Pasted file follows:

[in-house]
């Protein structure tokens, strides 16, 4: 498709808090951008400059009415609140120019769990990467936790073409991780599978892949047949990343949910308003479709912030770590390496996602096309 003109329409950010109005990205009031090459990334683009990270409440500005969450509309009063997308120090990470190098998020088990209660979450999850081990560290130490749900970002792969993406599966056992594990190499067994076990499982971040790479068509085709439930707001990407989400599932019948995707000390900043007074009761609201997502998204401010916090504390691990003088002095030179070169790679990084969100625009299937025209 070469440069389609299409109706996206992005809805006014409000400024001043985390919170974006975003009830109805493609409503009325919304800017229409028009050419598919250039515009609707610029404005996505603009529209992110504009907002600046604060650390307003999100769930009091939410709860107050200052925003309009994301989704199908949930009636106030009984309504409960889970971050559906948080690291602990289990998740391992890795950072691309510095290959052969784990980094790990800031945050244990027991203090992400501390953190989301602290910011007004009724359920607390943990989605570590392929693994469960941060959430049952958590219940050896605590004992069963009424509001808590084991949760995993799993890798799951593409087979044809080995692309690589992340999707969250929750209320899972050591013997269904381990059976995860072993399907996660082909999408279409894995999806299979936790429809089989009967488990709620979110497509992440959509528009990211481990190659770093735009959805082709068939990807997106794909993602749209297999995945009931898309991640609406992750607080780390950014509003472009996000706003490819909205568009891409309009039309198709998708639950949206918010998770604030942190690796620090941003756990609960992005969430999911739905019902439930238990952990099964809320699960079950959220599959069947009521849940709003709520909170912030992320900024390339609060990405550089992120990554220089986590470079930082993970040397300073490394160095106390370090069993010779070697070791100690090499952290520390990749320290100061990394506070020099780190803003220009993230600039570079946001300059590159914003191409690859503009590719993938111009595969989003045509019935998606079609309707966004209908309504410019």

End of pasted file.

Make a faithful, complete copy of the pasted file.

[in-house]
């Protein structure tokens, strides 16, 4: 498709808090951008400059009415609140120019769990990467936790073409991780599978892949047949990343949910308003479709912030770590390496996602096309 003109329409950010109005990205009031090459990334683009990270409440500005969450509309009063997308120090990470190098998020088990209660979450999850081990560290130490749900970002792969993406599966056992594990190499067994076990499982971040790479068509085709439930707001990407989400599932019948995707000390900043007074009761609201997502998204401010916090504390691990003088002095030179070169790679990084969100625009299937025209 070469440069389609299409109706996206992005809805006014409000400024001043985390919170974006975003009830109805493609409503009325919304800017229409028009050419598919250039515009609707610029404005996505603009529209992110504009907002600046604060650390307003999100769930009091939410709860107050200052925003309009994301989704199908949930009636106030009984309504409960889970971050559906948080690291602990289990998740391992890795950072691309510095290959052969784990980094790990800031945050244990027991203090992400501390953190989301602290910011007004009724359920607390943990989605570590392929693994469960941060959430049952958590219940050896605590004992069963009424509001808590084991949760995993799993890798799951593409087979044809080995692309690589992340999707969250929750209320899972050591013997269904381990059976995860072993399907996660082909999408279409894995999806299979936790429809089989009967488990709620979110497509992440959509528009990211481990190659770093735009959805082709068939990807997106794909993602749209297999995945009931898309991640609406992750607080780390950014509003472009996000706003490819909205568009891409309009039309198709998708639950949206918010998770604030942190690796620090941003756990609960992005969430999911739905019902439930238990952990099964809320699960079950959220599959069947009521849940709003709520909170912030992320900024390339609060990405550089992120990554220089986590470079930082993970040397300073490394160095106390370090069993010779070697070791100690090499952290520390990749320290100061990394506070020099780190803003220009993230600039570079946001300059590159914003191409690859503009590719993938111009595969989003045509019935998606079609309707966004209908309504410019």